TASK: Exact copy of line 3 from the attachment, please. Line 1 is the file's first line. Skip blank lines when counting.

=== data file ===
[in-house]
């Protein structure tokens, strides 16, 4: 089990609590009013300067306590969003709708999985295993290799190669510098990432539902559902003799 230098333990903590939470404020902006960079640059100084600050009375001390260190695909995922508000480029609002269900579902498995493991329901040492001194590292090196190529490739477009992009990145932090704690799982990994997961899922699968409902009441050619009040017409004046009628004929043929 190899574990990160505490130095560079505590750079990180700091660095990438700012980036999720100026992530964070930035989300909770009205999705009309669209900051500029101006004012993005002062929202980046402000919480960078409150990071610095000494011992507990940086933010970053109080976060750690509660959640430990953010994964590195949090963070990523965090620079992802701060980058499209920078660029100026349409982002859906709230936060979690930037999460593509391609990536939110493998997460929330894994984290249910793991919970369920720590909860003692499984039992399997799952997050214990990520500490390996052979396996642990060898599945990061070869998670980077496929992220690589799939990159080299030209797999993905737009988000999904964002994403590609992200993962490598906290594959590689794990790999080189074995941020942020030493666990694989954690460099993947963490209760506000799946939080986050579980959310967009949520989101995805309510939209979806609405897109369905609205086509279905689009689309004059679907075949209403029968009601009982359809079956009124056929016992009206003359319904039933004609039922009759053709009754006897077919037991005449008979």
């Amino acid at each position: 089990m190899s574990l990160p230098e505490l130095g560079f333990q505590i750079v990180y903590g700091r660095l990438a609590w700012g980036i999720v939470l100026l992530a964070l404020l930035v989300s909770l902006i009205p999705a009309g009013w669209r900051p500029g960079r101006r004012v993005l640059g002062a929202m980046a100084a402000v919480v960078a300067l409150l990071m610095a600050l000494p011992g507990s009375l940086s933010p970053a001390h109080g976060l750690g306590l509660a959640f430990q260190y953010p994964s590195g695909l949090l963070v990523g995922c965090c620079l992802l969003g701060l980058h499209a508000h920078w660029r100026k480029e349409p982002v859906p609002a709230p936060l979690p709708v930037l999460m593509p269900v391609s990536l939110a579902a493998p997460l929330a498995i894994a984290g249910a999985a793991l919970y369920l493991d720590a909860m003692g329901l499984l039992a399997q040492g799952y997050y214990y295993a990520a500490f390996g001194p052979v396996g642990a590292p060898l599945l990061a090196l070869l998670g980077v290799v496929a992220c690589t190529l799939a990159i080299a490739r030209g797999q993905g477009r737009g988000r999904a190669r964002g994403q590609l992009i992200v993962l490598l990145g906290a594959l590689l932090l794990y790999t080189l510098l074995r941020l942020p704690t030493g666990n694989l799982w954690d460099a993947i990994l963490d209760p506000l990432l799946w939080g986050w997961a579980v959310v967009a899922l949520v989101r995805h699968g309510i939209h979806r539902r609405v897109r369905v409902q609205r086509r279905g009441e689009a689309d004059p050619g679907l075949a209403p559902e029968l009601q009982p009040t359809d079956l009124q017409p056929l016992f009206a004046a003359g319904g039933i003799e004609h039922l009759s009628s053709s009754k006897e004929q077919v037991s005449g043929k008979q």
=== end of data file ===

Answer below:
């Amino acid at each position: 089990m190899s574990l990160p230098e505490l130095g560079f333990q505590i750079v990180y903590g700091r660095l990438a609590w700012g980036i999720v939470l100026l992530a964070l404020l930035v989300s909770l902006i009205p999705a009309g009013w669209r900051p500029g960079r101006r004012v993005l640059g002062a929202m980046a100084a402000v919480v960078a300067l409150l990071m610095a600050l000494p011992g507990s009375l940086s933010p970053a001390h109080g976060l750690g306590l509660a959640f430990q260190y953010p994964s590195g695909l949090l963070v990523g995922c965090c620079l992802l969003g701060l980058h499209a508000h920078w660029r100026k480029e349409p982002v859906p609002a709230p936060l979690p709708v930037l999460m593509p269900v391609s990536l939110a579902a493998p997460l929330a498995i894994a984290g249910a999985a793991l919970y369920l493991d720590a909860m003692g329901l499984l039992a399997q040492g799952y997050y214990y295993a990520a500490f390996g001194p052979v396996g642990a590292p060898l599945l990061a090196l070869l998670g980077v290799v496929a992220c690589t190529l799939a990159i080299a490739r030209g797999q993905g477009r737009g988000r999904a190669r964002g994403q590609l992009i992200v993962l490598l990145g906290a594959l590689l932090l794990y790999t080189l510098l074995r941020l942020p704690t030493g666990n694989l799982w954690d460099a993947i990994l963490d209760p506000l990432l799946w939080g986050w997961a579980v959310v967009a899922l949520v989101r995805h699968g309510i939209h979806r539902r609405v897109r369905v409902q609205r086509r279905g009441e689009a689309d004059p050619g679907l075949a209403p559902e029968l009601q009982p009040t359809d079956l009124q017409p056929l016992f009206a004046a003359g319904g039933i003799e004609h039922l009759s009628s053709s009754k006897e004929q077919v037991s005449g043929k008979q």